in possession of advanced knowledge of construction and home building
expert knowledge of termite identification and biology
understanding of the local and state ordinances regarding pest control
knowledge of the various treatment methods and resources to customize a treatment plan suitable for your development
awareness of EPA-approved materials and environmental standards
ability to provide detailed written notes of the preliminary inspection
confidence in a guarantee of service from a stable company with a reputation for providing effective termite prevention, treatment and control.
Lastly, be suspicious of ‘cheap pricing’ and extended guarantees that exceed 5 years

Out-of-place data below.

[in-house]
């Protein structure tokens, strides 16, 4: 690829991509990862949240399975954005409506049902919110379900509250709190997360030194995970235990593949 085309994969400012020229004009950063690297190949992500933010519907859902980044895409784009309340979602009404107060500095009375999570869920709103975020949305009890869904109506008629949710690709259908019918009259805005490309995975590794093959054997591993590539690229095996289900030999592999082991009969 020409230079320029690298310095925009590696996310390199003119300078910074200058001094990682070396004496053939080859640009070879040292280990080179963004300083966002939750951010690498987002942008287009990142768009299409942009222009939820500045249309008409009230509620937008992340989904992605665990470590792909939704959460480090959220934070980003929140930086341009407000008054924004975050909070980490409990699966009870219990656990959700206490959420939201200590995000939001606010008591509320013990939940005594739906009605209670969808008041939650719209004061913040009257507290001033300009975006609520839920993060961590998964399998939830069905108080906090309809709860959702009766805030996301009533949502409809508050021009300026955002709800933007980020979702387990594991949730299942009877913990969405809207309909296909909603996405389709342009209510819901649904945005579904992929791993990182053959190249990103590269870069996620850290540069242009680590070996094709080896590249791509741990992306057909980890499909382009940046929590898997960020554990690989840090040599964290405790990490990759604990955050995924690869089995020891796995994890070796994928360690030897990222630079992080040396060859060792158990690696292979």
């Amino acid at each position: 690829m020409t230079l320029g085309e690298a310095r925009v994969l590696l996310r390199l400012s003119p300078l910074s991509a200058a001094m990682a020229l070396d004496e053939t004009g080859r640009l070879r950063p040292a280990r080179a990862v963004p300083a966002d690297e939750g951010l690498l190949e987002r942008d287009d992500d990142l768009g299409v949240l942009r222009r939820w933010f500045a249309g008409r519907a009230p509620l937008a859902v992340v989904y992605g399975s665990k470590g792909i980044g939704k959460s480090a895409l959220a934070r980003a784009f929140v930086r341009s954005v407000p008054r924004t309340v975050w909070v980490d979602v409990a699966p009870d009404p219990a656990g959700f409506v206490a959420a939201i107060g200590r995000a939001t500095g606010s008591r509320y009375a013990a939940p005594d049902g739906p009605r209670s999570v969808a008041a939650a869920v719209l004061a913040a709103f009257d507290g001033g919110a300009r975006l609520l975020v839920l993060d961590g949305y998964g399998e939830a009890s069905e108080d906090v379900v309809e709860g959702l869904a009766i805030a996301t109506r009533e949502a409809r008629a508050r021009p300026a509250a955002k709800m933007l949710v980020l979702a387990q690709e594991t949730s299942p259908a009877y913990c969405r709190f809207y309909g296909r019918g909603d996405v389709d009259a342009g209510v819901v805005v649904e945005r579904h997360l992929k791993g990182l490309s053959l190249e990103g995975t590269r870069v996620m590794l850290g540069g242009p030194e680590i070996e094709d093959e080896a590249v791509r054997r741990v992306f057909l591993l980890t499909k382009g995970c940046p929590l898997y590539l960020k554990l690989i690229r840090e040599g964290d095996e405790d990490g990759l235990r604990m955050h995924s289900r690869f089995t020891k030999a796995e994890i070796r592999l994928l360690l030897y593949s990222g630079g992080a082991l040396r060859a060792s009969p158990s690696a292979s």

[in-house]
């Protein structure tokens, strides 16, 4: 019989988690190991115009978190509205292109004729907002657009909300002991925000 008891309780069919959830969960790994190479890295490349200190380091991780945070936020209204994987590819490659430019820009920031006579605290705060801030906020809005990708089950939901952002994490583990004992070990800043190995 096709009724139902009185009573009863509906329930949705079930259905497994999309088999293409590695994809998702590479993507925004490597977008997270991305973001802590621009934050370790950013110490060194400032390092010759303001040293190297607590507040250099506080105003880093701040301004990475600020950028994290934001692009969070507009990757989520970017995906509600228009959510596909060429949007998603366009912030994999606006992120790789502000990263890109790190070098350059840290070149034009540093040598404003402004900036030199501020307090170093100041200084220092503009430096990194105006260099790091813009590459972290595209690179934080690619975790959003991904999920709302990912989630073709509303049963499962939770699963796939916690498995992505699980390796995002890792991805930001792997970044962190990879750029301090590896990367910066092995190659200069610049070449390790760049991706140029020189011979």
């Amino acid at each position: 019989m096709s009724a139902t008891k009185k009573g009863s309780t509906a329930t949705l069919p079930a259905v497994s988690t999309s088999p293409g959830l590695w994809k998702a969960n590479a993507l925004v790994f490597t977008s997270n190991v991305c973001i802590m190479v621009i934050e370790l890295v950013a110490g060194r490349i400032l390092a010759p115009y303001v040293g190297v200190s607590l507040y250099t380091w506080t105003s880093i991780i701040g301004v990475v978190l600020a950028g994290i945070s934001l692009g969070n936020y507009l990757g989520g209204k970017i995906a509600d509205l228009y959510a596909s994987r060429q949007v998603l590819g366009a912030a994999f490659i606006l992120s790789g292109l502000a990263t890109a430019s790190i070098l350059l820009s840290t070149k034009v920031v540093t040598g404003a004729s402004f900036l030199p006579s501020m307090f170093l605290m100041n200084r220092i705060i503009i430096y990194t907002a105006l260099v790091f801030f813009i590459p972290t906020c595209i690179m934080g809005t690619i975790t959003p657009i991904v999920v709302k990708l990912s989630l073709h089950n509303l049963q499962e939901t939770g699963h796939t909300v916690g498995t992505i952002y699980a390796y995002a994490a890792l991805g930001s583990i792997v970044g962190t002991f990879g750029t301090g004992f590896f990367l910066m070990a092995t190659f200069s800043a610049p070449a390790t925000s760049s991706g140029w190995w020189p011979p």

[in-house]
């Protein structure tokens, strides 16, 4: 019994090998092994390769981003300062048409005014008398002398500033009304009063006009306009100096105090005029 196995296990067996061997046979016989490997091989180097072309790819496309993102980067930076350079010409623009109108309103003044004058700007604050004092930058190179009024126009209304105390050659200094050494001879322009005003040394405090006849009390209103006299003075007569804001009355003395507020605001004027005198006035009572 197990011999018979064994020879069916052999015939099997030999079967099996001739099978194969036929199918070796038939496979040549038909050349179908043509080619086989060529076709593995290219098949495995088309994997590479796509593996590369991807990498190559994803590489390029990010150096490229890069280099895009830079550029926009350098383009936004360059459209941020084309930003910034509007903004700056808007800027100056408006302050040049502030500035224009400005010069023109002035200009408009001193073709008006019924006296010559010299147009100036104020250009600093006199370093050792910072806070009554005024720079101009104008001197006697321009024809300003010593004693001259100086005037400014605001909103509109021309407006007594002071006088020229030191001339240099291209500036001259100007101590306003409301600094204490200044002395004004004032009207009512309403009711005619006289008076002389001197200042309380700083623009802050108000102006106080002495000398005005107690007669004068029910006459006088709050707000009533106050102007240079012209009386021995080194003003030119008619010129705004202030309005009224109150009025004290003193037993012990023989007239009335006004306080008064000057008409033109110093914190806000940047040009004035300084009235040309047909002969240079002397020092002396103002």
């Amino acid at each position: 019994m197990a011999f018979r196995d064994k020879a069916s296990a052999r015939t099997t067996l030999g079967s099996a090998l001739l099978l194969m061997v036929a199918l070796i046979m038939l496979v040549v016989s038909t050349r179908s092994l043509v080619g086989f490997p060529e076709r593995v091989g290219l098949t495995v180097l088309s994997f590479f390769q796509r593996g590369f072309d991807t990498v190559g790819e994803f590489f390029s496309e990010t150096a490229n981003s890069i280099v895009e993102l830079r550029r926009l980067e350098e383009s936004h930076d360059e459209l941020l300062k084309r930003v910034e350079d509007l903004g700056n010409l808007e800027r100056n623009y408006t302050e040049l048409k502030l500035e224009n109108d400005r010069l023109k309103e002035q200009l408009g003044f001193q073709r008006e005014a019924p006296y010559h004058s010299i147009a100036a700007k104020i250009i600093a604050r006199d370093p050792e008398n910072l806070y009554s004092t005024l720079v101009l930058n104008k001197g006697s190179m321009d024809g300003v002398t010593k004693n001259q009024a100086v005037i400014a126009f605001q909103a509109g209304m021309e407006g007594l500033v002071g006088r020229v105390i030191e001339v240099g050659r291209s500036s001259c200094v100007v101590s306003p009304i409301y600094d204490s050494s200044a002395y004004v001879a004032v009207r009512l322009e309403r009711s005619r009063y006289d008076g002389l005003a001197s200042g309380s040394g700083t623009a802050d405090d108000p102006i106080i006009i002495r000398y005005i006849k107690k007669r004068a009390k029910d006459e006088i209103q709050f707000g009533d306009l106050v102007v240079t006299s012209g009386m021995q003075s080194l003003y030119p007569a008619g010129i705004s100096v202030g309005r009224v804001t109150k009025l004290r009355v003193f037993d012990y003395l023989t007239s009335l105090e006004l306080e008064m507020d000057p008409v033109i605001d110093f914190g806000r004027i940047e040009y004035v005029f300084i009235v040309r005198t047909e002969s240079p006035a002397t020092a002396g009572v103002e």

Termite treatment is dependent on the type of termite that is found at the site and this classification can only be done by a trained technician. The type of termite further varies according to the geographical location of the premises. There are two main categories of termites, namely the Subterranean and Dry Wood Termite, which can be found throughout South Africa. Harvester termites are the most common species found in the Western Cape. Although termites form an important part of our local ecosystem by breaking down dead cellulose material, this can become a serious liability in residential areas, where timber is used in buildings and homes. When termites attack they weaken the timber, which can lead to the collapse of the building. Ridding a building of termites requires special skills. There are a few essential tips that home owners can use to lessen the risk of termite infestations. These include eliminating moisture problems, by repairing leaky faucets and water pipes, and removing potential food sources such as firewood and wood stumps around the perimeter of the house. For more information visit www.sapca.org.za and get in touch with The South African Pest Control Association on 0861 114 556.